Transferring a loved one to a new nursing home can be a challenging decision, but it’s sometimes necessary to ensure their well-being and quality of care. This step-by-step guide will help you navigate the process effectively, ensuring your loved one’s comfort and safety.
1. Assess the Need for a Transfer:
Why do you want to transfer your loved one? Are there issues with their current nursing home’s care, facilities, or staff? Or do they have specific needs that are not being met?
Has your loved one suffered an injury?
• If you suspect an injury, you may consult with an attorney.
Have you observed signs of abuse or neglect? Signs of abuse come in many different shapes and sizes. Signs of abuse or neglect may be as obvious as a fractured bone or a bed sore but could be as discreet as your loved one simply being more quiet than usual.
- If you suspect abuse or neglect, you may consult with an attorney.
- Additionally, you may report suspected abuse or neglect to the Facility’s nursing and management team. Be sure to record the names, dates, times, and details of your reports as well as any responses to your reports. Be sure to follow through with the nursing and management team following your reports. Obtain documentation from the nursing home regarding the alleged incident.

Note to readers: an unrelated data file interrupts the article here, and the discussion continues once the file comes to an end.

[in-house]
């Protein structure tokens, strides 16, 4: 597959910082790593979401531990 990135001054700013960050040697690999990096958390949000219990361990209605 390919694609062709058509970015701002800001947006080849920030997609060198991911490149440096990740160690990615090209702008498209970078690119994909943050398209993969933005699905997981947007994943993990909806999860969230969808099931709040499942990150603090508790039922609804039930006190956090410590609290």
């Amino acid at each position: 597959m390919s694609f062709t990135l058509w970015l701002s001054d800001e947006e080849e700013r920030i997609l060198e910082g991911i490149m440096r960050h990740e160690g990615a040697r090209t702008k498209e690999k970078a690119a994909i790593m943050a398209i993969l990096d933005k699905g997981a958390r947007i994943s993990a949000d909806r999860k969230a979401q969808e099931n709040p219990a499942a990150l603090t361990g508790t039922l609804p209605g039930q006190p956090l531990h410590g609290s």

- You may also report suspected abuse or neglect to your state’s Department of Health, the local area agency on aging, and the Ombudsman. Again, be sure to record the names, dates, times, and details of your reports as well as any responses to your reports.
Have you discussed the transfer with your loved one, taking their wishes and preferences into account? Often, when a loved one has been a resident of a nursing home for an extended period, they form relationships with fellow residents and staff. While their care may indeed be substandard, your loved one may still reject the idea of a transfer as they cherish the relationships that they’ve formed. This may be a difficult area to navigate when your utmost priority is the health and safety of your loved one.
2. Research New Nursing Homes:
Begin by researching potential nursing homes in your area. Consider factors like location, quality of care, staff-to-resident ratios, available services, and overall reputation.
A useful resource for researching potential nursing homes is the Medicare.gov Nursing Home Compare website. Find Healthcare Providers: Compare Care Near You | Medicare. This site provides information regarding the quality of resident care measured by a star-rating system for several categories. Five stars is the highest score and one star is the lowest. Consider the star ratings of the nursing homes prior to deciding which facility to transfer your loved one to.
Visit several nursing homes to evaluate their facilities and talk to staff and residents. While the star rating system can be helpful, a visit to the facility can be very important as well. Meet with the staff. Meet with the activities coordinator, the social worker, and the management team. Inspect the facility to make sure that it is well kept and clean.
3. Consult with Medical Professionals:
Discuss the transfer with your loved one’s primary care physician and any specialists. They can offer insights into the most suitable facilities based on your loved one’s medical needs.